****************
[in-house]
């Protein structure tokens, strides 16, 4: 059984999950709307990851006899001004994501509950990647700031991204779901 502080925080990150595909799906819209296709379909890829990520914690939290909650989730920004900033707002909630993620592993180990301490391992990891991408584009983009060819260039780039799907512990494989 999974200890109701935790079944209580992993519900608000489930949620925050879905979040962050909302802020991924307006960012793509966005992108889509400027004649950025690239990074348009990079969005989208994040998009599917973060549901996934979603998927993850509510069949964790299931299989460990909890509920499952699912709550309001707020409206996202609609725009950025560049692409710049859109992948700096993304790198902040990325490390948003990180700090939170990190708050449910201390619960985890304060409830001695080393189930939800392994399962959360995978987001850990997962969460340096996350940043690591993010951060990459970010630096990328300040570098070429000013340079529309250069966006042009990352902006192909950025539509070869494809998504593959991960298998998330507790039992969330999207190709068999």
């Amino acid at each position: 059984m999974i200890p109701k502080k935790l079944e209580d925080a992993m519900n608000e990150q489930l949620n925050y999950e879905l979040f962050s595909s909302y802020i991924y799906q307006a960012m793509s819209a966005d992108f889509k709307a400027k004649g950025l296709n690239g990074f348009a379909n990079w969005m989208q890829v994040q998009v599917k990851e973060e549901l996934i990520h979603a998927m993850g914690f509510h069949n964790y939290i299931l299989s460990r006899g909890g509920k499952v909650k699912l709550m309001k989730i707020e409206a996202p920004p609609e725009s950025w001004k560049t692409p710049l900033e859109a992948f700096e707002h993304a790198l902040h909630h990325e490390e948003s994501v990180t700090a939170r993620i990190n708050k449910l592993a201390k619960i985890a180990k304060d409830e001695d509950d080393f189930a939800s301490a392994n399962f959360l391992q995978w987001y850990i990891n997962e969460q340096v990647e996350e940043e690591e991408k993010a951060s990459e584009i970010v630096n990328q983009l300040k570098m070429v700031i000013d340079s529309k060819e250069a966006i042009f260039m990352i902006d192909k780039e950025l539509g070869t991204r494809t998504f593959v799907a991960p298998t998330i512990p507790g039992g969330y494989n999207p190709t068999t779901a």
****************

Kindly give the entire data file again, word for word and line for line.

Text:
[in-house]
């Protein structure tokens, strides 16, 4: 059984999950709307990851006899001004994501509950990647700031991204779901 502080925080990150595909799906819209296709379909890829990520914690939290909650989730920004900033707002909630993620592993180990301490391992990891991408584009983009060819260039780039799907512990494989 999974200890109701935790079944209580992993519900608000489930949620925050879905979040962050909302802020991924307006960012793509966005992108889509400027004649950025690239990074348009990079969005989208994040998009599917973060549901996934979603998927993850509510069949964790299931299989460990909890509920499952699912709550309001707020409206996202609609725009950025560049692409710049859109992948700096993304790198902040990325490390948003990180700090939170990190708050449910201390619960985890304060409830001695080393189930939800392994399962959360995978987001850990997962969460340096996350940043690591993010951060990459970010630096990328300040570098070429000013340079529309250069966006042009990352902006192909950025539509070869494809998504593959991960298998998330507790039992969330999207190709068999």
């Amino acid at each position: 059984m999974i200890p109701k502080k935790l079944e209580d925080a992993m519900n608000e990150q489930l949620n925050y999950e879905l979040f962050s595909s909302y802020i991924y799906q307006a960012m793509s819209a966005d992108f889509k709307a400027k004649g950025l296709n690239g990074f348009a379909n990079w969005m989208q890829v994040q998009v599917k990851e973060e549901l996934i990520h979603a998927m993850g914690f509510h069949n964790y939290i299931l299989s460990r006899g909890g509920k499952v909650k699912l709550m309001k989730i707020e409206a996202p920004p609609e725009s950025w001004k560049t692409p710049l900033e859109a992948f700096e707002h993304a790198l902040h909630h990325e490390e948003s994501v990180t700090a939170r993620i990190n708050k449910l592993a201390k619960i985890a180990k304060d409830e001695d509950d080393f189930a939800s301490a392994n399962f959360l391992q995978w987001y850990i990891n997962e969460q340096v990647e996350e940043e690591e991408k993010a951060s990459e584009i970010v630096n990328q983009l300040k570098m070429v700031i000013d340079s529309k060819e250069a966006i042009f260039m990352i902006d192909k780039e950025l539509g070869t991204r494809t998504f593959v799907a991960p298998t998330i512990p507790g039992g969330y494989n999207p190709t068999t779901a």